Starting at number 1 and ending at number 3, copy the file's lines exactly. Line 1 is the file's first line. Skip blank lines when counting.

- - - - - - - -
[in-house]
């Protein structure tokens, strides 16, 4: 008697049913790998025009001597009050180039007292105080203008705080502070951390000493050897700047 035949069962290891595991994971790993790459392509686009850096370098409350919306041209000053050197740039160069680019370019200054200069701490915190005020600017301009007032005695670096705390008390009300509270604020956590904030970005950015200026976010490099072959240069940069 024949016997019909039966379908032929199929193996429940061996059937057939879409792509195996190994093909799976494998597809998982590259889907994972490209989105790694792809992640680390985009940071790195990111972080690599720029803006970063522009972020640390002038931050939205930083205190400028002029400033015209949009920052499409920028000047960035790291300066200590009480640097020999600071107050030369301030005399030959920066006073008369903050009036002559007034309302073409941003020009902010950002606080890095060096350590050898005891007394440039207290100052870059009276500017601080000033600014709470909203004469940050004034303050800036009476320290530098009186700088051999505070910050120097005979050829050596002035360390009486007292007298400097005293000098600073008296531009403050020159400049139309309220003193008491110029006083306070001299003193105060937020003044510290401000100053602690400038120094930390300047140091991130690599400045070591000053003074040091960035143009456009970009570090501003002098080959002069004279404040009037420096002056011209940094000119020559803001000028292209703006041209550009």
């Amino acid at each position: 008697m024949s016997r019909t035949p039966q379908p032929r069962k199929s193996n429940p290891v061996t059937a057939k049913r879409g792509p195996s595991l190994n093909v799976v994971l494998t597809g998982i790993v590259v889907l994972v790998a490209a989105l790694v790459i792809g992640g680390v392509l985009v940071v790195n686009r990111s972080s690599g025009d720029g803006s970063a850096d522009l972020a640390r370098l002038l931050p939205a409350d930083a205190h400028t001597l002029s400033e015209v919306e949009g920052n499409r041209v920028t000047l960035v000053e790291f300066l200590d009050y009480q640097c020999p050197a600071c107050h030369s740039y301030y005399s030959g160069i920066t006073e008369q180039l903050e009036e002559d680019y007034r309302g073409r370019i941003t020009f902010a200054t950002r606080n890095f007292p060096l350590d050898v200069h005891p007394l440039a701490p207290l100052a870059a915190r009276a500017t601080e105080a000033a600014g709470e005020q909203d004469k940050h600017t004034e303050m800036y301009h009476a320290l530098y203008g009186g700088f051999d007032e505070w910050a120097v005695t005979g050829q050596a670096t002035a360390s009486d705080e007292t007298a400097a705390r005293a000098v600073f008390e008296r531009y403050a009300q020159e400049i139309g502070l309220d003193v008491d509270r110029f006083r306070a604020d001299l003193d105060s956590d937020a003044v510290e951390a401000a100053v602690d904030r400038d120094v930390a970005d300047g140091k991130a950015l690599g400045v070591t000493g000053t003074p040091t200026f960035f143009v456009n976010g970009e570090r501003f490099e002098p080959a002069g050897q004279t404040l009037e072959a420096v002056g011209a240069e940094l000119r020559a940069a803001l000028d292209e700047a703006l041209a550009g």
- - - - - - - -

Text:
[in-house]
């Protein structure tokens, strides 16, 4: 008697049913790998025009001597009050180039007292105080203008705080502070951390000493050897700047 035949069962290891595991994971790993790459392509686009850096370098409350919306041209000053050197740039160069680019370019200054200069701490915190005020600017301009007032005695670096705390008390009300509270604020956590904030970005950015200026976010490099072959240069940069 024949016997019909039966379908032929199929193996429940061996059937057939879409792509195996190994093909799976494998597809998982590259889907994972490209989105790694792809992640680390985009940071790195990111972080690599720029803006970063522009972020640390002038931050939205930083205190400028002029400033015209949009920052499409920028000047960035790291300066200590009480640097020999600071107050030369301030005399030959920066006073008369903050009036002559007034309302073409941003020009902010950002606080890095060096350590050898005891007394440039207290100052870059009276500017601080000033600014709470909203004469940050004034303050800036009476320290530098009186700088051999505070910050120097005979050829050596002035360390009486007292007298400097005293000098600073008296531009403050020159400049139309309220003193008491110029006083306070001299003193105060937020003044510290401000100053602690400038120094930390300047140091991130690599400045070591000053003074040091960035143009456009970009570090501003002098080959002069004279404040009037420096002056011209940094000119020559803001000028292209703006041209550009």
């Amino acid at each position: 008697m024949s016997r019909t035949p039966q379908p032929r069962k199929s193996n429940p290891v061996t059937a057939k049913r879409g792509p195996s595991l190994n093909v799976v994971l494998t597809g998982i790993v590259v889907l994972v790998a490209a989105l790694v790459i792809g992640g680390v392509l985009v940071v790195n686009r990111s972080s690599g025009d720029g803006s970063a850096d522009l972020a640390r370098l002038l931050p939205a409350d930083a205190h400028t001597l002029s400033e015209v919306e949009g920052n499409r041209v920028t000047l960035v000053e790291f300066l200590d009050y009480q640097c020999p050197a600071c107050h030369s740039y301030y005399s030959g160069i920066t006073e008369q180039l903050e009036e002559d680019y007034r309302g073409r370019i941003t020009f902010a200054t950002r606080n890095f007292p060096l350590d050898v200069h005891p007394l440039a701490p207290l100052a870059a915190r009276a500017t601080e105080a000033a600014g709470e005020q909203d004469k940050h600017t004034e303050m800036y301009h009476a320290l530098y203008g009186g700088f051999d007032e505070w910050a120097v005695t005979g050829q050596a670096t002035a360390s009486d705080e007292t007298a400097a705390r005293a000098v600073f008390e008296r531009y403050a009300q020159e400049i139309g502070l309220d003193v008491d509270r110029f006083r306070a604020d001299l003193d105060s956590d937020a003044v510290e951390a401000a100053v602690d904030r400038d120094v930390a970005d300047g140091k991130a950015l690599g400045v070591t000493g000053t003074p040091t200026f960035f143009v456009n976010g970009e570090r501003f490099e002098p080959a002069g050897q004279t404040l009037e072959a420096v002056g011209a240069e940094l000119r020559a940069a803001l000028d292209e700047a703006l041209a550009g």